Horsekeeping during the winter brings its own unique challenges, and those challenges can wreak havoc on your horse’s gastrointestinal (GI) tract and increase his risk for digestive upset. However, with the right care and support, you can help ensure your horse has everything he needs to maintain a happy and healthy hindgut.
“While a direct correlation between weather and digestive upset can be challenging to prove,” said Lydia Gray, DVM, SmartPak’s staff veterinarian, “experts have definitely been able to show links between activity changes, hydration, and diet changes, so I recommend owners focus their efforts on those areas.”
Increased Stall Time
Winter weather sometimes leads to changes in your horse’s turnout and exercise routine. Research shows that increased number of hours spent in a stall has been associated with increased risk of colic. It also suggests that there is a higher risk of colic in horses that have a significant change in activity, like suddenly being stuck inside during a storm. One tip is to keep your horse’s turnout and exercise schedule as consistent as possible, and try to make any changes gradually. When winter weather and/or poor footing limits your horse’s turnout time, try hand-walking, longeing, or riding, if possible.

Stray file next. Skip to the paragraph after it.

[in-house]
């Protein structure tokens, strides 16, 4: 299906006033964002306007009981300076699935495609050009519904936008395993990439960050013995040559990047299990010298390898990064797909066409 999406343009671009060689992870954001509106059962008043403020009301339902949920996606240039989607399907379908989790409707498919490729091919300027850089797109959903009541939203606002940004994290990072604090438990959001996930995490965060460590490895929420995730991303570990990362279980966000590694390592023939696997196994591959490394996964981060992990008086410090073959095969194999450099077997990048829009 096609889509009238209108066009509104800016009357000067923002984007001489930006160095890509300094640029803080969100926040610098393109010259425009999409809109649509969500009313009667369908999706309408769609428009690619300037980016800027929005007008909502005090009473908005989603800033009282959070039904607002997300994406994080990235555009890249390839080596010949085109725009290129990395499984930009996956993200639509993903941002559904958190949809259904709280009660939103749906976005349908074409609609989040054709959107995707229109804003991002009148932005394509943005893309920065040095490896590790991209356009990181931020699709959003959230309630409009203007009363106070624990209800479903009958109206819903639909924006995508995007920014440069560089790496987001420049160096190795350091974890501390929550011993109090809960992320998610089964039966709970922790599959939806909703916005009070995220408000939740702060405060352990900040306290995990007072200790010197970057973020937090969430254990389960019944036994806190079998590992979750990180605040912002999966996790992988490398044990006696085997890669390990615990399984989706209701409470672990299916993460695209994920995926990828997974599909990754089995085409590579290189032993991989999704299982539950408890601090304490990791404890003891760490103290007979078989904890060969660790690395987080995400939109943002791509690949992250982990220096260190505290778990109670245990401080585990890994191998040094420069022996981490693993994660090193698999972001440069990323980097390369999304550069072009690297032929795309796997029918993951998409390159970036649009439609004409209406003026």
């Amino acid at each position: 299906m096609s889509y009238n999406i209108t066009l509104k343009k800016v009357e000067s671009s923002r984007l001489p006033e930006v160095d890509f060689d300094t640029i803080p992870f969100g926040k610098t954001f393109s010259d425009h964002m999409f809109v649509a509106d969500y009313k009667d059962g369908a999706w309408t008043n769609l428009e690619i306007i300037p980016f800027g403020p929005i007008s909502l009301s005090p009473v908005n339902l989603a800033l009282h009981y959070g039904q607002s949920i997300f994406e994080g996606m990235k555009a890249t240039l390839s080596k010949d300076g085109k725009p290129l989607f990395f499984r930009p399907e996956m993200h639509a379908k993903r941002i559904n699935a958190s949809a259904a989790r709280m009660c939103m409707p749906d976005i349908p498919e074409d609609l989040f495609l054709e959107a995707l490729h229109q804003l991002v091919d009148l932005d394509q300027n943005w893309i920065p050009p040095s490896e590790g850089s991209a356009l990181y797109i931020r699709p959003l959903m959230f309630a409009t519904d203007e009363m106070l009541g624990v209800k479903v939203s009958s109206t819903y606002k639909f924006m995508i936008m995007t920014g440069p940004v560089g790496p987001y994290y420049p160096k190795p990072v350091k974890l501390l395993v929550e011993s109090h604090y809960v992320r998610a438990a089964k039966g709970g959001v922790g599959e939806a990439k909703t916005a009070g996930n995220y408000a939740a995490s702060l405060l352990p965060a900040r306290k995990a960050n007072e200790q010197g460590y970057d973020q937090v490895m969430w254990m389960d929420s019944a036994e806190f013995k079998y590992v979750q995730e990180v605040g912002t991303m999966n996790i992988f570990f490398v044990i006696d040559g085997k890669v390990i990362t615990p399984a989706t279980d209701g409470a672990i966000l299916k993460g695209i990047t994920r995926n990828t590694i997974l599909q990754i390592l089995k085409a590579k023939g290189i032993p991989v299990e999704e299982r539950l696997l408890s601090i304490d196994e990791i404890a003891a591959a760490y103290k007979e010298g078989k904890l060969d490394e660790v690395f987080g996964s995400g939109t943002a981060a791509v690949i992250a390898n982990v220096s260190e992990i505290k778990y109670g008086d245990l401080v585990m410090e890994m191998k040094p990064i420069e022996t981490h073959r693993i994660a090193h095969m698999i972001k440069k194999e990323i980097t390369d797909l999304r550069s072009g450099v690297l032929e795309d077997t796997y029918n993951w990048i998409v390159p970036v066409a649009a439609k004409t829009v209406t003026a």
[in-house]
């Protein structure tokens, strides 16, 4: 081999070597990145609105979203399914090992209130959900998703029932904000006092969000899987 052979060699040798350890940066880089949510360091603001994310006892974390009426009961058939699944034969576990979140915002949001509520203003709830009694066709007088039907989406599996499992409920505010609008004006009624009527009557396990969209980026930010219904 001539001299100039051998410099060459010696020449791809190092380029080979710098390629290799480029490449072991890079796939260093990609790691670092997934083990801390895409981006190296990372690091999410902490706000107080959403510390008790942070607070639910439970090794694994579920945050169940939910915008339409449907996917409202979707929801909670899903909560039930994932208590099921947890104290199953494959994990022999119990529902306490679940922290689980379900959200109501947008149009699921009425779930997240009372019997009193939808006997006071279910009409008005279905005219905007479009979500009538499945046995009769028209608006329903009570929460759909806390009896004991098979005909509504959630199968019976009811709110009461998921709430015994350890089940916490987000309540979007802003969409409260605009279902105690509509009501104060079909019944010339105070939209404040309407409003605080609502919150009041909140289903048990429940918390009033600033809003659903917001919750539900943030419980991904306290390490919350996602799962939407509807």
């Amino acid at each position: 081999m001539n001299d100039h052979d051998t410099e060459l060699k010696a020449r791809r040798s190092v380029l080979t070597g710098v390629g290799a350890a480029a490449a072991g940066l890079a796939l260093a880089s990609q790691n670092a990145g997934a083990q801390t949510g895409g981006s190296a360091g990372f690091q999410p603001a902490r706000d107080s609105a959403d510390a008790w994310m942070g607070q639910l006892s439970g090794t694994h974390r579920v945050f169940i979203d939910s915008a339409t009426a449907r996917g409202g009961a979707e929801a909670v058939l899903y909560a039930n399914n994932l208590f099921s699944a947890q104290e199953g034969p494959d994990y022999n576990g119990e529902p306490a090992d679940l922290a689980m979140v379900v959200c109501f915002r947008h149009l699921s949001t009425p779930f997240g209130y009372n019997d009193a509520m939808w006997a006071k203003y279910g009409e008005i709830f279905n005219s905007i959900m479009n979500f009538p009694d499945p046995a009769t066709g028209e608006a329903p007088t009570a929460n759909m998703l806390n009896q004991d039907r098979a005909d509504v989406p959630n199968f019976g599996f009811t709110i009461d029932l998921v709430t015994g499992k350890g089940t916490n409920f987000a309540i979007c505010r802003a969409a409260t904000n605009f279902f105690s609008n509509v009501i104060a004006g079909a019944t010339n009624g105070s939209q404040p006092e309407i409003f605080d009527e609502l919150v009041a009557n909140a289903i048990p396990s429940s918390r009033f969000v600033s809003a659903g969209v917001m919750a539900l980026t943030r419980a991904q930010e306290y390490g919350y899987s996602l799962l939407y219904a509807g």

Inadequate Water Intake
Some horses drink less in the winter because of cold water, but proper hydration is essential to your horse’s well-being no matter season it is. Because a dehydrated horse might not have adequate water supplies to successfully pass feedstuffs through his digestive tract, he could be at risk for GI trouble, including impaction colic.